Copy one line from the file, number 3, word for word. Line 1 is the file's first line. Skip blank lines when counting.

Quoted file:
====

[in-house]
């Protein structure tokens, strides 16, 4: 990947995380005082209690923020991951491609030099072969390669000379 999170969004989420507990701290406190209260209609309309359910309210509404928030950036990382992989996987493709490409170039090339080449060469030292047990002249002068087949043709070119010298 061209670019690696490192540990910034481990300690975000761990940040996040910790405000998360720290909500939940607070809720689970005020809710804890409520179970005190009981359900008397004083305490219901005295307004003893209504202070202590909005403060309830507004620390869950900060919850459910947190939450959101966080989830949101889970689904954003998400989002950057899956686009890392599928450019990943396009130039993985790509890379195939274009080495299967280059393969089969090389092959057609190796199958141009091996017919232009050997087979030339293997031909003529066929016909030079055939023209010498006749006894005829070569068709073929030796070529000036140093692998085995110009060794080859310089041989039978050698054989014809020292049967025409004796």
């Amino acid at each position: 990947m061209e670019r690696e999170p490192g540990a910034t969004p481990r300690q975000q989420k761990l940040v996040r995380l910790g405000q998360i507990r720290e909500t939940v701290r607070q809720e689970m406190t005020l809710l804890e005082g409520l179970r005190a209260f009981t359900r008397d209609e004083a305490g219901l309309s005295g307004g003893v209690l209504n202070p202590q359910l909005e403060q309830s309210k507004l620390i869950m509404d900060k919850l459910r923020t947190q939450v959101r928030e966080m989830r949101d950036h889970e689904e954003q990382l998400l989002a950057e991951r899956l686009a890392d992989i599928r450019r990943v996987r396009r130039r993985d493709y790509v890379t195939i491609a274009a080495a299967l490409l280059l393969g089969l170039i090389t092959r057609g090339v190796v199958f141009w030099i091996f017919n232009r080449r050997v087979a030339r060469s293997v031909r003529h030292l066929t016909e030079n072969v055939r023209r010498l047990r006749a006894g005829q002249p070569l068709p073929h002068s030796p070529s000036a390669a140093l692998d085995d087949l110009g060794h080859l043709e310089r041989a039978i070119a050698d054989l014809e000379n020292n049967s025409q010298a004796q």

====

């Amino acid at each position: 990947m061209e670019r690696e999170p490192g540990a910034t969004p481990r300690q975000q989420k761990l940040v996040r995380l910790g405000q998360i507990r720290e909500t939940v701290r607070q809720e689970m406190t005020l809710l804890e005082g409520l179970r005190a209260f009981t359900r008397d209609e004083a305490g219901l309309s005295g307004g003893v209690l209504n202070p202590q359910l909005e403060q309830s309210k507004l620390i869950m509404d900060k919850l459910r923020t947190q939450v959101r928030e966080m989830r949101d950036h889970e689904e954003q990382l998400l989002a950057e991951r899956l686009a890392d992989i599928r450019r990943v996987r396009r130039r993985d493709y790509v890379t195939i491609a274009a080495a299967l490409l280059l393969g089969l170039i090389t092959r057609g090339v190796v199958f141009w030099i091996f017919n232009r080449r050997v087979a030339r060469s293997v031909r003529h030292l066929t016909e030079n072969v055939r023209r010498l047990r006749a006894g005829q002249p070569l068709p073929h002068s030796p070529s000036a390669a140093l692998d085995d087949l110009g060794h080859l043709e310089r041989a039978i070119a050698d054989l014809e000379n020292n049967s025409q010298a004796q």